The strategy document largely reiterates the recommendations of Blue Ribbon Commission set up by President Barack Obama in 2010 that seeks a plan of action for America’s nuclear waste management and disposal. The commission recommends formation of a body dedicated to implement waste management programme. But the strategy paper is vague in clarifying the status of the body. It says, the body will have “an appropriate balance between independence… and the need for oversight by Congress”. This body will identify repository sites.

Communities’ consent

Nuclear experts across the globe agree that geological repository, which is built underground, is the safest way to dispose of radioactive waste. “But finding sites has always been politically difficult,” says M V Ramana, member of International Panel on Fissile Materials (IPFM), an independent group of non-proliferation experts from 17 countries. Earlier attempts have mostly met with strong public opposition.

A recent example is Yucca Mountain in Nevada, which was a proposed repository site in 1986. The project was scrapped last year by the government after spending $15 billion. Communities opposed it fearing water contamination. Also, Yucca is a volcanically active mountain.

Communities don’t welcome a radioactive disposal site near them. There are concerns about its effect on water, agriculture and tourism. So far, communities in only Sweden and Finland have consented. But approval of repositories is stuck at the licensing stage.

The Environmental Court of Sweden and the Radiation Safety Authority are reviewing the site for public safety. “The regulator is raising questions on long-term safety of the copper canister and bentonite clay buffer, the technology chosen by KBS, the Swedish nuclear industry body,” says Johan Swahn, head of Swedish non-profit Office for Nuclear Waste Review. The site, close to Sweden’s Forsmark reactor, is on a tectonic fault zone.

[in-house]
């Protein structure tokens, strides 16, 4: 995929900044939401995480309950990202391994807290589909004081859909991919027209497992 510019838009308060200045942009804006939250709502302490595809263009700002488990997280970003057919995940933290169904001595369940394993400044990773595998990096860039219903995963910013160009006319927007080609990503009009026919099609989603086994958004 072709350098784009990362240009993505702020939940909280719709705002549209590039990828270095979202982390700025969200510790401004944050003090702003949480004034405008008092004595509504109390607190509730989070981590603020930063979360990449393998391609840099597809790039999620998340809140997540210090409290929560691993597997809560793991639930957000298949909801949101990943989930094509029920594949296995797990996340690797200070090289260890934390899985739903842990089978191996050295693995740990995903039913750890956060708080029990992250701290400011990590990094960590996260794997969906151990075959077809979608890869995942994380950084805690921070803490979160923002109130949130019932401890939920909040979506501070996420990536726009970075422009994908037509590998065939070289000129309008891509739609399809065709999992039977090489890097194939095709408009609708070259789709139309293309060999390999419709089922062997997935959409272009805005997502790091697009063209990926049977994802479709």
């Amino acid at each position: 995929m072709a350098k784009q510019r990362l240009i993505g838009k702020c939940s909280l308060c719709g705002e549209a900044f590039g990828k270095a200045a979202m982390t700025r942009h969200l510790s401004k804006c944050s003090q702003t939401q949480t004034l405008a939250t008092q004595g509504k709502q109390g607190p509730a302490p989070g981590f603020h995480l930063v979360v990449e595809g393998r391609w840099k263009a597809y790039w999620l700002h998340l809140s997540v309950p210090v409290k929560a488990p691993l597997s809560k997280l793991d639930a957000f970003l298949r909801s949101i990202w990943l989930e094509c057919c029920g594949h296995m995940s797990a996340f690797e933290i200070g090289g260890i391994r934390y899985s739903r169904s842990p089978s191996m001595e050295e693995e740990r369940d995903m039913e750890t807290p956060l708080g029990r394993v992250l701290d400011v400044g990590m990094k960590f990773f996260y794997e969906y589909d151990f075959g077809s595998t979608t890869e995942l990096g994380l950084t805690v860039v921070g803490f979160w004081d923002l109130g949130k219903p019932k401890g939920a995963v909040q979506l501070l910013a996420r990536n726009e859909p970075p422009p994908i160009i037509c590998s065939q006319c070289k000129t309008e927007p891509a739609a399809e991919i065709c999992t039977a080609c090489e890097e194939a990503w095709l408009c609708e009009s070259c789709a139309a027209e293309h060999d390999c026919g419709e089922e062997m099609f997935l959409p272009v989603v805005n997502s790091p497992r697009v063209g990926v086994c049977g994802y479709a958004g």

The Swedish and Finnish programmes may collapse like projects in other countries, says Swahn. An IPFM report states that it is still not clear which technology is safe for geological disposal.

Swahn also points out discrepancies in the community consent process in Sweden. “There was better chance for consent as these communities were already living close to the reactors, but the inhabitants were given one-sided information,” he says. Communities were promised jobs during construction of the repository. The company also promised to invest hundreds of millions of Swedish krona in infrastructure and local development projects. It also tried to integrate with local societies by supporting sports events, local teams and cultural activities. “It is such propaganda packages that communities sometimes buy,” says Ramana, who has written The Power of Promise: Examining Nuclear Energy in India.

Communities, he says, generally consent on two conditions—when a poor community is bribed into accepting a repository with job opportunities and compensation; and when communities are living near an operating nuclear facility. In this case, the risk they face is two-pronged. Accidents are likely to occur when nuclear waste is stored on the surface level on reactor sites, as happened in Fukushima. In case of geological repository there is the risk of groundwater contamination. But this happens tens of thousands of years later. Some communities then decide that the latter is lesser of the two evils.

Communities are fighting among themselves in Canada and the UK over the question of allowing repositories.

A plan floated in 1970s of having a repository shared by many countries is still to find takers. Many believe each country has an ethical responsibility to manage its waste. While there is global consensus on speedy geological disposal of spent fuel stockpiled at reactor sites, issues are far too many before it becomes a reality.